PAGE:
Japan Children and School

Kindergartens and entrance exams

It is not mandatory for Japanese children to go to kindergarten. But 90 out of 100 Japanese children attend a kindergarten where they are already learning Japanese writing. At the age of six, Japanese children go to primary school just like Germans. However, the school year does not start in autumn like we do, but on April 1st. Going to school, like us, is a must. In Japan there are entrance exams for elementary schools: Even five-year-olds have to take tests, take part in conversations, perform exercises and do handicrafts. This does not apply to every elementary school, but a distinction is made between schools in Japan. If you want to go to a “good school” you have to prove how suitable you are. Many Japanese children can read and write by the age of five, and this is no exception.

Elementary school in Japan

Around 30 to 40 children study in a primary school class. In addition to Japanese and mathematical subjects, music, art and sport, many children are now learning English at primary school. It’s like with us, here the first foreign language is already learned in most elementary schools. Many primary school children in Japan work with computers. The art of writing is very important in Japan. In this way, the children learn the traditional characters, which actually come from Chinese. Most children attend public schools. There are few private schools, but the number is increasing. Most schools in Japan require children to wear school uniforms.

Japanese middle and high schools

The elementary school is followed by the middle school, which lasts three years. Those who leave middle school after a total of nine years of school do not have to go on to school. The compulsory education ends at age 15. However, most Japanese children continue to go to school. 97 out of 100 children attend high school, which also lasts another three years.

In order to be allowed to attend such a school, however, the children have to take an entrance examination. 25 out of 100 children then go to private school. After finishing high school, 50 out of 100 Japanese go to university. If you want to study at a very prestigious university, you have to take an entrance exam. This can be quite difficult again.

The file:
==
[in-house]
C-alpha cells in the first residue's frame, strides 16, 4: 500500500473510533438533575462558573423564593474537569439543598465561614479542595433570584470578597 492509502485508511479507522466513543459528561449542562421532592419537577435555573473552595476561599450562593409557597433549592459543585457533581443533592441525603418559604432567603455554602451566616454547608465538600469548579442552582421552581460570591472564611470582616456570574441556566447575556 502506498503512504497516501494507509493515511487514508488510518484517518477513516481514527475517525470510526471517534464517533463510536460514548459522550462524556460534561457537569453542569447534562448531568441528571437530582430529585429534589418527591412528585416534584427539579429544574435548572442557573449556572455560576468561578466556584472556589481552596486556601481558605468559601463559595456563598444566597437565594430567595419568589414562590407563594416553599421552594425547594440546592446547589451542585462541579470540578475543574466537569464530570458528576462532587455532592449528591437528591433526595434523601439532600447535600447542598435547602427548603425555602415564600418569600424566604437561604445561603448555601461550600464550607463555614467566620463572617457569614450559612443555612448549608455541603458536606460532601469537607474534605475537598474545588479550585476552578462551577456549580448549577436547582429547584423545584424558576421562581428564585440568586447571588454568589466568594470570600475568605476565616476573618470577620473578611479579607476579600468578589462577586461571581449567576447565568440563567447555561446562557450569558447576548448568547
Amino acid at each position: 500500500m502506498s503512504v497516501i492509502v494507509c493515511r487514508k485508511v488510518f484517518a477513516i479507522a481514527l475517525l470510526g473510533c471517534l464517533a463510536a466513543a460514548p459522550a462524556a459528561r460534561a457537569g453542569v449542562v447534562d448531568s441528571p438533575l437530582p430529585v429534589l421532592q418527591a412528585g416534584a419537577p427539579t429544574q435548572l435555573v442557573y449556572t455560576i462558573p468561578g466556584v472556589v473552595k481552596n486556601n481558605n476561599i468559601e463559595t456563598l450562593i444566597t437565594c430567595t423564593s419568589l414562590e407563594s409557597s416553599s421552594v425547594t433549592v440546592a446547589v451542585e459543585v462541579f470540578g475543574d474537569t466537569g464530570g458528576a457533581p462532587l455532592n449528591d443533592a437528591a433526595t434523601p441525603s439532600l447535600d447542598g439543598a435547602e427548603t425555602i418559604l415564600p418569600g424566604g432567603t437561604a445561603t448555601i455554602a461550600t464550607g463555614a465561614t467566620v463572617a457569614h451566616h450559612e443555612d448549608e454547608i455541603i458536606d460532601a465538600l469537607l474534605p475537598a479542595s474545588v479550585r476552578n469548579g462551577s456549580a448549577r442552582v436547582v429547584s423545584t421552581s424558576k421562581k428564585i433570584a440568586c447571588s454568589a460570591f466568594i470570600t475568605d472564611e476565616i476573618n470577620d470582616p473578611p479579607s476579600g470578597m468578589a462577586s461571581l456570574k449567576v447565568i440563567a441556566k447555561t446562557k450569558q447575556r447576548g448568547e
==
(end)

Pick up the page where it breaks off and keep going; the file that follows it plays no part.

Japanese timpani schools

After six years the children go to the “Paukschule”. Maybe you mean that your school is also a cramming school? Then you don’t know a Japanese cramming school yet. This is called Juku and is very important for Japanese children. “Paukschulen” are always private and serve as a supplement to the public schools. It’s similar to South Korea, where most Korean children still go to tutoring institutes after “normal” school.

There is nothing wrong with tutoring, but if this addition becomes normal, then something is wrong. In elementary school, 33 out of 100 children go to such a school, which supplements normal lessons. And the others? They are unlucky and don’t get any additional lessons. It costs money and that’s why many families can’t afford it. And the children who go to cramming school don’t have an easy life either, there is little time left for free time. So they get used to the working life of their parents with a working day of 15 hours and almost no free time.

Education starts early

In Japan, a country located in Asia according to holidaysort, two-year-old children can sometimes play the piano. But independent action falls by the wayside for the youngest. Often the mothers are the driving force here. There is usually no bad will behind it, most of them only want “the best” for their child.

But if the Japanese children are already playing the piano and violin, they will not be able to tie their shoes on their own. Mom will take care of that. Some mothers read vocabulary to their children during pregnancy or let them listen to classical music in the hope that they will learn all of this in the womb.

There are learning videos for small children and even three to five year olds can read a magazine written especially for them. Yes, right, you can read it yourself.

This is what everyday school life in Japan can look like

Imagine your alarm goes off and you look at the clock and it’s only 5 in the morning. You went to bed at midnight because you had studied up to that point. That’s five hours of sleep. In Japan this is everyday life for many students. And that every day. Many students do their homework quickly after school in order to then go to the cramming school and continue studying there. This school then closes around 10 p.m. Even after that, people often learn.

Is such a school life desirable for children? You don’t have to be a scientist to answer this question with a resounding “no”. But the pressure on the children to get a good school leaving certificate is increasing. In Japan it is now becoming apparent that many children cannot keep up with this pace. Many get sick and in the end cannot go to school at all.

Japan Children